The Sempre Seminars are an exciting new initiative to broaden the reach of Sempre into universities. This initiative involves Sempre sponsoring relevant seminars within existing seminar series, covering the attendance costs of a speaker with relevant research interests, and, where possible, sending a Sempre representative to introduce the event.
Participating institutions would be asked to promote the seminar as a "Sempre Seminar", and to include relevant information about the Society. Up to 12 Sempre seminars can be run per year, so please contact the student representative Lauren Hadley if you are interested in being involved.
As a society, Sempre aims to provide an international forum for the exchange of ideas and dissemination of research related to music psychology and music education. We hope that this seminar scheme will further the dissemination of music psychology- and education-related research, and make this research accessible to postgraduate students. We also hope that it will raise the profile of Sempre amongst postgraduates, so that they are aware of and feel able to take advantage of the help and resources that Sempre can offer them.
Curtain call: Investigating the psychophysiology of public performance
- Professor Aaron Williamon
- Tuesday 9 June 2015
- University of Cambridge
- Music performance is a particularly apt domain for studying psychosocial stress. Professional musicians are expected to deliver high quality performances, of often well-known pieces, for audiences who have come to expect technical mastery and novel artistic insight. While the psychology of performance has been studied systematically for several decades, corresponding research into applied performance physiology, by contrast, is relatively limited. This seminar explores recent research into the experience and consequence of performance stress, looking specifically at musicians' cardiovascular and endocrinological responses to performing in public. It also introduces the Performance Simulator, an innovative new facility that allows musicians to develop and practise requisite performance skills.
The Romantic Rollercoaster: exploring expectations evoked on hearing a piece of music for the first time using evidence from a prodigious musical savant
- Professor Adam Ockelford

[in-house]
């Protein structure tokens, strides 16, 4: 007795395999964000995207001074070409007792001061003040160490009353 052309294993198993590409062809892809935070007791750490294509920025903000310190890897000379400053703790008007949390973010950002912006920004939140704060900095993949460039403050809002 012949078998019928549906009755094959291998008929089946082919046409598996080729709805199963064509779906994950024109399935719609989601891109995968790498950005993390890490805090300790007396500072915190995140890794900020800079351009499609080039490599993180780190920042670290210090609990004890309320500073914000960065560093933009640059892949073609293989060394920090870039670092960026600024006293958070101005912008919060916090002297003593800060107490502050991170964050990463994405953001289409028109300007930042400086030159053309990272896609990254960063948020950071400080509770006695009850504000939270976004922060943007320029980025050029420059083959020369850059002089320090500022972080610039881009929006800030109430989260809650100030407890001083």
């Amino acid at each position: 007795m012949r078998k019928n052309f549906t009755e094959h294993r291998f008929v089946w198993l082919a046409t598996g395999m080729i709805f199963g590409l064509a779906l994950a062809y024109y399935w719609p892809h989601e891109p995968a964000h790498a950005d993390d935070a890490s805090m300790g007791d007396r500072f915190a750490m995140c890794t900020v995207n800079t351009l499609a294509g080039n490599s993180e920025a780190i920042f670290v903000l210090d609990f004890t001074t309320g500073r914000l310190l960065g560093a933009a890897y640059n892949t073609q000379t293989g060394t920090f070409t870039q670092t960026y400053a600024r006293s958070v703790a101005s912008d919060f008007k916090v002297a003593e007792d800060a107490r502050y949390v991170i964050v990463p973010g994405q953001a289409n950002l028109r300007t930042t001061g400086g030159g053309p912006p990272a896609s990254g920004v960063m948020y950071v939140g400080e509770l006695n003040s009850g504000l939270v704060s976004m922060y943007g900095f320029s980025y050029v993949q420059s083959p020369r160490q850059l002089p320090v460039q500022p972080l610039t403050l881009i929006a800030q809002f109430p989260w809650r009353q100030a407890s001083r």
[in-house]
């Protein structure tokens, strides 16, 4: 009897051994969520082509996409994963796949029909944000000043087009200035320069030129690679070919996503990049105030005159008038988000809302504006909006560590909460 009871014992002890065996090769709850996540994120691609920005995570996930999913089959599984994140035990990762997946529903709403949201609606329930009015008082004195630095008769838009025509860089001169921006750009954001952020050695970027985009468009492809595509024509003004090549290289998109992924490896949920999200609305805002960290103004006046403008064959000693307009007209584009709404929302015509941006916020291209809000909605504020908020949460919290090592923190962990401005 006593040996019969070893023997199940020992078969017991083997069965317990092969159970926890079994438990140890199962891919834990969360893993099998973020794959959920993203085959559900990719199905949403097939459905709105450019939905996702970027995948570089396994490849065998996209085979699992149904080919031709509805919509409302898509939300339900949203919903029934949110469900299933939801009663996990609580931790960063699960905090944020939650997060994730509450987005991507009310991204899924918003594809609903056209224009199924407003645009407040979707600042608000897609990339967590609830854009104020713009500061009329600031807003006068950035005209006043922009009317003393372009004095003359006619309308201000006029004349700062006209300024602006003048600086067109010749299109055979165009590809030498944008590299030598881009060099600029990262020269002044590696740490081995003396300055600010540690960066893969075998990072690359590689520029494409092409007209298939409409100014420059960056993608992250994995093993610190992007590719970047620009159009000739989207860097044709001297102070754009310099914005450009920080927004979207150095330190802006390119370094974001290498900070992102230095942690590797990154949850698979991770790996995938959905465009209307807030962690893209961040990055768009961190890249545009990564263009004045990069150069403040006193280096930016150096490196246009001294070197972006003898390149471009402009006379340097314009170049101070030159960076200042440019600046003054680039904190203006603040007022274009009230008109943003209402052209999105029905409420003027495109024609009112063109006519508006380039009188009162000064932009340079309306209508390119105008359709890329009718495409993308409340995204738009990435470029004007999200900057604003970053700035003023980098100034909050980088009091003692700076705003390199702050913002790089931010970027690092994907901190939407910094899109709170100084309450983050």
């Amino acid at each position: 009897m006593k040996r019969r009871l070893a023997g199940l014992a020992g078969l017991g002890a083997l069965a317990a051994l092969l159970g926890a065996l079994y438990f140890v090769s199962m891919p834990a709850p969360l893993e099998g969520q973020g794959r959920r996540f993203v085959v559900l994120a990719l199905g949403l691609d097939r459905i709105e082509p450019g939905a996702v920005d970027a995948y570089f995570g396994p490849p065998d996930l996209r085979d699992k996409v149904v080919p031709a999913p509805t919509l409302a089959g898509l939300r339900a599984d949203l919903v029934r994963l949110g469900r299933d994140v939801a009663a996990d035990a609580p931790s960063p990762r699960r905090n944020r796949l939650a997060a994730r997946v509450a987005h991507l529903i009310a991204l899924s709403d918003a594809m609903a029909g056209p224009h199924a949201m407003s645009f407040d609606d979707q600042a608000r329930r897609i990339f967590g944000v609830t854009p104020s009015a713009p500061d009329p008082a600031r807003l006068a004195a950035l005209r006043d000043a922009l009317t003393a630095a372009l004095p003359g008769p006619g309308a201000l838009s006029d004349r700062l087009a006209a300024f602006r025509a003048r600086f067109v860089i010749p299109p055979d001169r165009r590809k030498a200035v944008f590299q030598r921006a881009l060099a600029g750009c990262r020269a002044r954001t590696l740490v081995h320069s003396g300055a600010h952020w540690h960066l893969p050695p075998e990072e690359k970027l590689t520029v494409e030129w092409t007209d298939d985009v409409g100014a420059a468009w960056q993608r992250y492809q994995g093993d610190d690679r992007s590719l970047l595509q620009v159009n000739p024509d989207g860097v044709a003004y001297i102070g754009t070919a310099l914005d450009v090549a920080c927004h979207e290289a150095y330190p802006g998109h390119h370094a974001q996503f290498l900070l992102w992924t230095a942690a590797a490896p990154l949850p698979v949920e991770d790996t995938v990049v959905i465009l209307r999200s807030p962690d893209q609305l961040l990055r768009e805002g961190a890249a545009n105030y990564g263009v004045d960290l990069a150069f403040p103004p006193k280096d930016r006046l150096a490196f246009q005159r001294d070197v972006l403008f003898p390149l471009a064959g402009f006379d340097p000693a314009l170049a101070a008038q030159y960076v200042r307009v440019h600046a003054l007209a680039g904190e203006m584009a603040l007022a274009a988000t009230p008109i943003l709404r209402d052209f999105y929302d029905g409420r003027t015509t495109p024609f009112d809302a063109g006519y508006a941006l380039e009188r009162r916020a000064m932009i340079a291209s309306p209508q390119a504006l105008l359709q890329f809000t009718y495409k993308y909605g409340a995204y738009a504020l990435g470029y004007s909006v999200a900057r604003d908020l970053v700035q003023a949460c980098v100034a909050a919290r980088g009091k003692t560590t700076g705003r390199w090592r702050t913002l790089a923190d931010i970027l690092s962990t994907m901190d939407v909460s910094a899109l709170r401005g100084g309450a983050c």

- Tuesday 24 November 2015
- University of Cambridge
- A prodigious musical savant (Derek Paravicini) attempted to reproduce a novel composition on the piano at the same time as hearing it. The piece was designed to minimise the impact of the more general expectations that arise from tonality, whereby different pitch transitions are felt to occur with different probabilities according to their level of past exposure. The design of the study was informed by 'zygonic' theory (Ockelford, 2012), which holds that structural regularities in music suggest future continuations, whose perceived likelihood of occurrence is proportional to the number of ways in which their existence is implied in what has gone before. Using this principle, a ‘strength of implication’ factor was calculated for each note of the stimulus piece (following the first). It was hypothesised that the higher the implication factor, the more likely Derek would predict its occurrence (and therefore play it correctly at the appropriate point in time). Data gathered from Derek’s performance support the principles of the zygonic model, although they also suggest certain refinements.
- Thursday 23 April, 5:15pm, Durrington Room, Royal College of Music
- SEMPRE Seminar: Issues in Music Education and the Psychology of Music
- Professor Graham Welch (UCL Institute of Education)
- Graham Welch's research concerns musical development and music education, teacher education, the psychology of music, singing and voice science, and music in special education and disability. The only professional body encompassing research in both music education and music psychology, SEMPRE (Society for Education, Music and Psychology Research) provides a forum for the exchange of ideas and dissemination of research findings. This session explored the work of SEMPRE using Welch's own research as a model.
Coordinator: Lauren Hadley
My name is Lauren Hadley, I’m a second year PhD student at the University of Edinburgh Psychology department, and my focus is the relationship between music and language. Having become the Sempre student representative this year, I’m very keen to continue the work begun by Sarah Knight in the Sempre seminar initiative. Too few students know of the postgraduate opportunities offered by Sempre, and this is a great way of bringing the society to the people for which it is most relevant. I look forward to more universities becoming involved, and following successful seminars in Keele and Hull, have plans to run seminars across the UK over the coming few months.